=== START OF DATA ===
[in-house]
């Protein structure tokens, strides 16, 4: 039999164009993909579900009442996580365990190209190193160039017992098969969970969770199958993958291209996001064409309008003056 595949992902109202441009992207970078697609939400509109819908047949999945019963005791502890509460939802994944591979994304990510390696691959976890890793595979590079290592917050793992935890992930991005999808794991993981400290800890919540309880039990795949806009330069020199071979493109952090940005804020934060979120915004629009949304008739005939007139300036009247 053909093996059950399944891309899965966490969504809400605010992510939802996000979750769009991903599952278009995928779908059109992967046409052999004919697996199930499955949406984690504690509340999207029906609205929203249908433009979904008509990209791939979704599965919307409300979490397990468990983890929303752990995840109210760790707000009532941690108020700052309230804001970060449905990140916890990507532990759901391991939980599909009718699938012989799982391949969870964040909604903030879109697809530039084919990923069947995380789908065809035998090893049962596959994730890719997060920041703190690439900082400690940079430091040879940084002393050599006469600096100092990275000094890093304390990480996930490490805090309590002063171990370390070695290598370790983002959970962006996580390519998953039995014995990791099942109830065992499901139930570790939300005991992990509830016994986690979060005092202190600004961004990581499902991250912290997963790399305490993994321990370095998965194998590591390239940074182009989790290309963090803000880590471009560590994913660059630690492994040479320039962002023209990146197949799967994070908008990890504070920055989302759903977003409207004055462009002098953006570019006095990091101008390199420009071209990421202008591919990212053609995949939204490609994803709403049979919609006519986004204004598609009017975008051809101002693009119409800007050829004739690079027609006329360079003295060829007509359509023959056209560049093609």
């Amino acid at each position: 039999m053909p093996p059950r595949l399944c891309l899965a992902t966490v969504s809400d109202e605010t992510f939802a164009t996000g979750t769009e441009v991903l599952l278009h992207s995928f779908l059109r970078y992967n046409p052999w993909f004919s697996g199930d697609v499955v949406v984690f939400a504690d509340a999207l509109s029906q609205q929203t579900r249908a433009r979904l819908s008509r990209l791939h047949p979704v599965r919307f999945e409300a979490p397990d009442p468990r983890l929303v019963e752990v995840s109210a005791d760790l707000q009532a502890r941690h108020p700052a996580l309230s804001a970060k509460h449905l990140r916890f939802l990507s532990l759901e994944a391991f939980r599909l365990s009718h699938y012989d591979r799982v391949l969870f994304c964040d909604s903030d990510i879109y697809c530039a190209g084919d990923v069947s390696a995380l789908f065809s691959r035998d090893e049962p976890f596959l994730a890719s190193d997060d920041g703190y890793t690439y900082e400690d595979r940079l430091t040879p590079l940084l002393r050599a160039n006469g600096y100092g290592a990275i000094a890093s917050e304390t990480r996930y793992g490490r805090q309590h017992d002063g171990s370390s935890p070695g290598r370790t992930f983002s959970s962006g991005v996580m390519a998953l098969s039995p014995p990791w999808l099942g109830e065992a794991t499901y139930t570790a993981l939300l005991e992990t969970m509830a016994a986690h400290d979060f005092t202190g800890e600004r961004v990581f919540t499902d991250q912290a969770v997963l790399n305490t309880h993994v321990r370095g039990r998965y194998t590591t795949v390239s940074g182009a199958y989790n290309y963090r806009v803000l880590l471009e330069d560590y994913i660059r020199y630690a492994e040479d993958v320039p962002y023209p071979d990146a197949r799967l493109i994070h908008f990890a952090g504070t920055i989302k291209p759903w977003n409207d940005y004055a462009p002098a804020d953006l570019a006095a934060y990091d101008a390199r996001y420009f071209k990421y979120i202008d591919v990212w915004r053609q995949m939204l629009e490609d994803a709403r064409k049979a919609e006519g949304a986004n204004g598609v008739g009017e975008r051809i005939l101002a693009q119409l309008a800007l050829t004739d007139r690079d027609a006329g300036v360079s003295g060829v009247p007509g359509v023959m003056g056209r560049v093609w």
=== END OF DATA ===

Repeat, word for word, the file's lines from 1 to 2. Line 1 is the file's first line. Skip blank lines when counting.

[in-house]
């Protein structure tokens, strides 16, 4: 039999164009993909579900009442996580365990190209190193160039017992098969969970969770199958993958291209996001064409309008003056 595949992902109202441009992207970078697609939400509109819908047949999945019963005791502890509460939802994944591979994304990510390696691959976890890793595979590079290592917050793992935890992930991005999808794991993981400290800890919540309880039990795949806009330069020199071979493109952090940005804020934060979120915004629009949304008739005939007139300036009247 053909093996059950399944891309899965966490969504809400605010992510939802996000979750769009991903599952278009995928779908059109992967046409052999004919697996199930499955949406984690504690509340999207029906609205929203249908433009979904008509990209791939979704599965919307409300979490397990468990983890929303752990995840109210760790707000009532941690108020700052309230804001970060449905990140916890990507532990759901391991939980599909009718699938012989799982391949969870964040909604903030879109697809530039084919990923069947995380789908065809035998090893049962596959994730890719997060920041703190690439900082400690940079430091040879940084002393050599006469600096100092990275000094890093304390990480996930490490805090309590002063171990370390070695290598370790983002959970962006996580390519998953039995014995990791099942109830065992499901139930570790939300005991992990509830016994986690979060005092202190600004961004990581499902991250912290997963790399305490993994321990370095998965194998590591390239940074182009989790290309963090803000880590471009560590994913660059630690492994040479320039962002023209990146197949799967994070908008990890504070920055989302759903977003409207004055462009002098953006570019006095990091101008390199420009071209990421202008591919990212053609995949939204490609994803709403049979919609006519986004204004598609009017975008051809101002693009119409800007050829004739690079027609006329360079003295060829007509359509023959056209560049093609």